We grabbed 5 minutes with Peter Smith[1], co-author of Chapter 8 titled Cross-Sectoral Policies to Address Non-Communicable Diseases to find out what this chapter entails.              

Q: Why is cross-sectoral action important for Non-Communicable Disease (NCD) prevention and what are the key challenges?

PS: The importance for NCDs of ‘social determinants’, such as education and housing, has been well documented. A consequence is that many of the most powerful actions to address NCDs, such as disease prevention programmes, are likely to entail working in collaboration with these other sectors. However, cross-sectoral working poses major problems, firstly in devising feasible policies and secondly in ensuring that they are properly implemented and managed.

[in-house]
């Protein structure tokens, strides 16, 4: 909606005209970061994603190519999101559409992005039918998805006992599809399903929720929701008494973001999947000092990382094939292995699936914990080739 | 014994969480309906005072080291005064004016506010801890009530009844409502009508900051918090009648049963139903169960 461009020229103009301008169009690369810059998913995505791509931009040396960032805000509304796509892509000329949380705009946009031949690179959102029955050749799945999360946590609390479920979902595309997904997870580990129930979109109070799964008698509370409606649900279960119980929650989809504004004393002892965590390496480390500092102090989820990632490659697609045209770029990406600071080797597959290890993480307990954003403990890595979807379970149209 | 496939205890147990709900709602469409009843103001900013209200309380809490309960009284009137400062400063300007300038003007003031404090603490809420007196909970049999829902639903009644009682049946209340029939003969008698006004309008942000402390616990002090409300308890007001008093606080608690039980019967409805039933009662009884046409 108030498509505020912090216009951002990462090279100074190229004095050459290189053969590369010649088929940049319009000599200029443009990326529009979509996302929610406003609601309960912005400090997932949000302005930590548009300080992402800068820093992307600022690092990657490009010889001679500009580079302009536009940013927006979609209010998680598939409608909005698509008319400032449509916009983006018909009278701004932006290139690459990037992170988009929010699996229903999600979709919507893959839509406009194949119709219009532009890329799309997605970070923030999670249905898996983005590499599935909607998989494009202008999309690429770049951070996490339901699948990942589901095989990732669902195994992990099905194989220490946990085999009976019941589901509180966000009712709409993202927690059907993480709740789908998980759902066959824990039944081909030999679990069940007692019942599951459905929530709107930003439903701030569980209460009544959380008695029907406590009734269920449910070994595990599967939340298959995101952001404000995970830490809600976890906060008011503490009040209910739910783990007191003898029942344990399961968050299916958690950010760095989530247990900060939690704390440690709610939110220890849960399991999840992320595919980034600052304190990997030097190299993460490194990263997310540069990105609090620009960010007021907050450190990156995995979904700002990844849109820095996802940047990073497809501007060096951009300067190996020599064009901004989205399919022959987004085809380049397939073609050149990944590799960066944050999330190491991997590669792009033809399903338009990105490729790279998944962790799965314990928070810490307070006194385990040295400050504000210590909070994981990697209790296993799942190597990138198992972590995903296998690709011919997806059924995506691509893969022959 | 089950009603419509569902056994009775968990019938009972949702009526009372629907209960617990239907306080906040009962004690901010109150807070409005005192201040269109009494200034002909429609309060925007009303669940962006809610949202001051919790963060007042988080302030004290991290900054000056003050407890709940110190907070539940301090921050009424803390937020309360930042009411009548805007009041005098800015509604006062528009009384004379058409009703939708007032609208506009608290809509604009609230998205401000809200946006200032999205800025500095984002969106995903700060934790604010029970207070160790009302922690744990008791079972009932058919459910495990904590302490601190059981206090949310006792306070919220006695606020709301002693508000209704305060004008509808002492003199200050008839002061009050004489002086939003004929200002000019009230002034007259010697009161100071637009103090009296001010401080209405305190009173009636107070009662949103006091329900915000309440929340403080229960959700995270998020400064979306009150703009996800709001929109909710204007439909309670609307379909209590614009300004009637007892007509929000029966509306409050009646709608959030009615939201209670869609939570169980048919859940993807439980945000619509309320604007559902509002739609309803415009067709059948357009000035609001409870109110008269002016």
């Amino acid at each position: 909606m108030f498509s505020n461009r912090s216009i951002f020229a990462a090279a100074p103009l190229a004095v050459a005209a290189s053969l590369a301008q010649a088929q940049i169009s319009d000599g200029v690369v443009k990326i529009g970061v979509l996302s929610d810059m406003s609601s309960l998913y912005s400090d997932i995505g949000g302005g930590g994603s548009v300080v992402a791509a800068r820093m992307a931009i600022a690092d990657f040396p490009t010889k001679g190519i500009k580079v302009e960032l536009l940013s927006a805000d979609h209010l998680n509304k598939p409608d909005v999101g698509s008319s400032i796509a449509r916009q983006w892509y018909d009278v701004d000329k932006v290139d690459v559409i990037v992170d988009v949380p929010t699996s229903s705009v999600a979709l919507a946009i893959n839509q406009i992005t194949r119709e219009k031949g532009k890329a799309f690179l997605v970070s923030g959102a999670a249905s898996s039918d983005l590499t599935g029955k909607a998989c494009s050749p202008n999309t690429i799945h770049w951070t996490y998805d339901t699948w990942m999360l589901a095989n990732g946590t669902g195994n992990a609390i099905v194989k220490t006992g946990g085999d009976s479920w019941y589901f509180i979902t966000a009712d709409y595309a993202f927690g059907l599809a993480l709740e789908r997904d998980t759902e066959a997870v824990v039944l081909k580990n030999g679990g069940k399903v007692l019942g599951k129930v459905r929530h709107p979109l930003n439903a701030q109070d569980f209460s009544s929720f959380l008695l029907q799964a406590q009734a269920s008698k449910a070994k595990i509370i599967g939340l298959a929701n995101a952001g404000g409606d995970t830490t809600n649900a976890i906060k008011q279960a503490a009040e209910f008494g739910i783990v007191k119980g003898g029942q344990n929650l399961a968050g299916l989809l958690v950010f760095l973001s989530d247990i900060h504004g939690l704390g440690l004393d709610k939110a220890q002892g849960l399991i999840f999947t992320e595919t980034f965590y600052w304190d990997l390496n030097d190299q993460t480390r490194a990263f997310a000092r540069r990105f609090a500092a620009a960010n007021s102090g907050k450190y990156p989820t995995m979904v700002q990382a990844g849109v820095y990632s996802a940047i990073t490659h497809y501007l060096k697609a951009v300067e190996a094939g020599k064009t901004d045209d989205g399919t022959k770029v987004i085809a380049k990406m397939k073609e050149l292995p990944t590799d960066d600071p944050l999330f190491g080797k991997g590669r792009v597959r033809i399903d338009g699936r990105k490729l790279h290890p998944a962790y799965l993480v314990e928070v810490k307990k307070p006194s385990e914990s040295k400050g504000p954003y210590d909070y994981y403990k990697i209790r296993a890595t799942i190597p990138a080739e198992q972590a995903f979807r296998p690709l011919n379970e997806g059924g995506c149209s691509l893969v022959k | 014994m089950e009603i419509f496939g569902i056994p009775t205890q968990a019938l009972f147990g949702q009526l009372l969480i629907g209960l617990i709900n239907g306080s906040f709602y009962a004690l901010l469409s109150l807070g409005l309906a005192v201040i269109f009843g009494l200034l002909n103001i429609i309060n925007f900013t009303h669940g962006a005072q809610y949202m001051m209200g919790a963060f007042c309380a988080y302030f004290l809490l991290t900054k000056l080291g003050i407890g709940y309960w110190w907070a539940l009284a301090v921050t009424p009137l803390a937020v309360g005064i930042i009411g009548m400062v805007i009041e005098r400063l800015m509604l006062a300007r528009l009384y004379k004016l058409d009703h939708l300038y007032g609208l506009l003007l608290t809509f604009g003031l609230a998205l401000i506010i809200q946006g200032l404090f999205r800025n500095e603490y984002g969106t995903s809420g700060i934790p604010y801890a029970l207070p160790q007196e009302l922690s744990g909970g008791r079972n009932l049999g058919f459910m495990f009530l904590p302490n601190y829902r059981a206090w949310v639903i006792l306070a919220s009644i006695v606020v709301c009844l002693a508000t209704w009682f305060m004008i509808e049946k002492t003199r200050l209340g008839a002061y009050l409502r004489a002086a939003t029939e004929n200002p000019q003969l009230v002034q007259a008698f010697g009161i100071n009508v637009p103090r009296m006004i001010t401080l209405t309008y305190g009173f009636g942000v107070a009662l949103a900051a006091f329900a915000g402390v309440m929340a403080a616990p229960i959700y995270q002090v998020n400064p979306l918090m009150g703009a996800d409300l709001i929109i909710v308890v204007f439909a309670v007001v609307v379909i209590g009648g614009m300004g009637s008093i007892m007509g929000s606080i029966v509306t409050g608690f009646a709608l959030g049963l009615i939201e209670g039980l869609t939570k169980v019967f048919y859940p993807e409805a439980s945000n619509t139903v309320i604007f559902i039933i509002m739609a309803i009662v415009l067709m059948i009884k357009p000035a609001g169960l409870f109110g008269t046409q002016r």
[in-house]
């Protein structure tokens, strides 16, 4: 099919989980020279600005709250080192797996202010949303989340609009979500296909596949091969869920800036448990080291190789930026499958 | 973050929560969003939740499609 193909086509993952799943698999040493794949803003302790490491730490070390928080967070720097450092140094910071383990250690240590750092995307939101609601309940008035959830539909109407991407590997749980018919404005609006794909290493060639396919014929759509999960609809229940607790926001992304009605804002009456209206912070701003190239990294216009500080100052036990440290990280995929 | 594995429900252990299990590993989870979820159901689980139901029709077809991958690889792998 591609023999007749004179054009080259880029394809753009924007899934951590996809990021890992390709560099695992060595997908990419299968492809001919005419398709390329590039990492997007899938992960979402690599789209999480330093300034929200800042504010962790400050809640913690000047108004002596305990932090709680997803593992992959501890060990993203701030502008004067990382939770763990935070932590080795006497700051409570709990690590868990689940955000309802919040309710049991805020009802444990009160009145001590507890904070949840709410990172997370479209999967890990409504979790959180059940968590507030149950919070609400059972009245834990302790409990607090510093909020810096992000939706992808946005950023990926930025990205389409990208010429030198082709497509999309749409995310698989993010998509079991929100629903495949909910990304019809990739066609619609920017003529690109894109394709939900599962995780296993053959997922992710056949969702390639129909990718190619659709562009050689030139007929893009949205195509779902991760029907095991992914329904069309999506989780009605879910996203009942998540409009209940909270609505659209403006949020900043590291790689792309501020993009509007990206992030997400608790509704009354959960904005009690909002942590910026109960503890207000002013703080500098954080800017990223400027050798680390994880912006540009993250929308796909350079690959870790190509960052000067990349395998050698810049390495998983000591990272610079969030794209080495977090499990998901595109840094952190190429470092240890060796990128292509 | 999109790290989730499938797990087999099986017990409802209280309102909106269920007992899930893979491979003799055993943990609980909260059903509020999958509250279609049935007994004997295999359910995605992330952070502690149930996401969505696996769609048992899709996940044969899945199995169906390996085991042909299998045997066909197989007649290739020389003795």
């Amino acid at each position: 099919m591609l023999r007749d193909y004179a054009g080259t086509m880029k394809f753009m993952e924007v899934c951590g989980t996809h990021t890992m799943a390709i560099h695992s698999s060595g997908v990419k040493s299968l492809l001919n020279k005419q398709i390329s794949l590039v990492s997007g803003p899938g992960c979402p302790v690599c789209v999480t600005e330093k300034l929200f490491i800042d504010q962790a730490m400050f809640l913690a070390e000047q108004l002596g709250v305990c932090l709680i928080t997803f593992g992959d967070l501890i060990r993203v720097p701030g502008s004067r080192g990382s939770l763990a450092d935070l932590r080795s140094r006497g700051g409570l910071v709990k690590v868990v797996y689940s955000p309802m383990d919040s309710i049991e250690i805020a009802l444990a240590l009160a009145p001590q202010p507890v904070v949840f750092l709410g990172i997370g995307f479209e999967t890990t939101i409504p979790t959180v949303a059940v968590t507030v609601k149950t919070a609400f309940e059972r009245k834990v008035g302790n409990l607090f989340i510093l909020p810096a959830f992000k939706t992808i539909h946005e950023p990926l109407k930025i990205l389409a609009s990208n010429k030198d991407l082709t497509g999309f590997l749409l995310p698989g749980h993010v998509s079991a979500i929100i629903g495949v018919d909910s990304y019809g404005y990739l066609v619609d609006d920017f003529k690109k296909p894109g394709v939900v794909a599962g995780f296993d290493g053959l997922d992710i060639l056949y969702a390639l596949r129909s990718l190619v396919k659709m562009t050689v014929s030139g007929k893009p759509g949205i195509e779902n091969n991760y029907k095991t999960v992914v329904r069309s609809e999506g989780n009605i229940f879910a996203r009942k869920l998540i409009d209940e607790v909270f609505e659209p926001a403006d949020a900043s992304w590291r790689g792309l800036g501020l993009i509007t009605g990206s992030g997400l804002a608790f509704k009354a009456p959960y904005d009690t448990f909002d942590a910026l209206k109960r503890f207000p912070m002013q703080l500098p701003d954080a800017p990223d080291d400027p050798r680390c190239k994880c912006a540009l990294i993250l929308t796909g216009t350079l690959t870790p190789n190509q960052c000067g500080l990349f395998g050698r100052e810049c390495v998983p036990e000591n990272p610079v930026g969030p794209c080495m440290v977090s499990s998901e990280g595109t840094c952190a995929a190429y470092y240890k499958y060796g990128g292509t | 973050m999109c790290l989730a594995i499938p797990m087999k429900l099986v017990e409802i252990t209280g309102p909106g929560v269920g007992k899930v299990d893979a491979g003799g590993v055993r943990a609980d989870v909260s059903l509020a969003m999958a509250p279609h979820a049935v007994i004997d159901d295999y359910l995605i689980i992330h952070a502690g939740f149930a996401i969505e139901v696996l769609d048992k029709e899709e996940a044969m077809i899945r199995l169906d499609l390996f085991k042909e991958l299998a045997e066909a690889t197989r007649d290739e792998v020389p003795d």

Q: Why should readers not miss reading this chapter?

PS: The purpose of this chapter is to act as a guide for analysts and policymakers considering cross-sectoral policies to address NCDs. It puts forward a simple analytic framework for evaluating such policies, which builds on conventional cost-effectiveness analysis methods. It then discusses ways of managing the governance challenges that arise when seeking to ensure that the promise of cross-sectoral working can be effectively delivered.

Q: What is the key take home message from this chapter?

PS: That cross-sectoral working is crucial to many interventions to address the rise of NCDs. Such working is challenging. However, there is no reason why that should preclude the development and implementation of cross-sectoral interventions, providing proper attention is given to the appropriate evaluation methods and governance arrangements. 

The NCD Prevention: Best Buys, Wasted Buys and Contestable Buys book will be launched on 12th December 2019 (UHC Day). To find out more about the project please visit https://www.buyitbestncd.health/ and stay tuned for more insights with book authors, editors, and reviewers in the coming weeks.

[1] Peter works at Imperial College London and University of York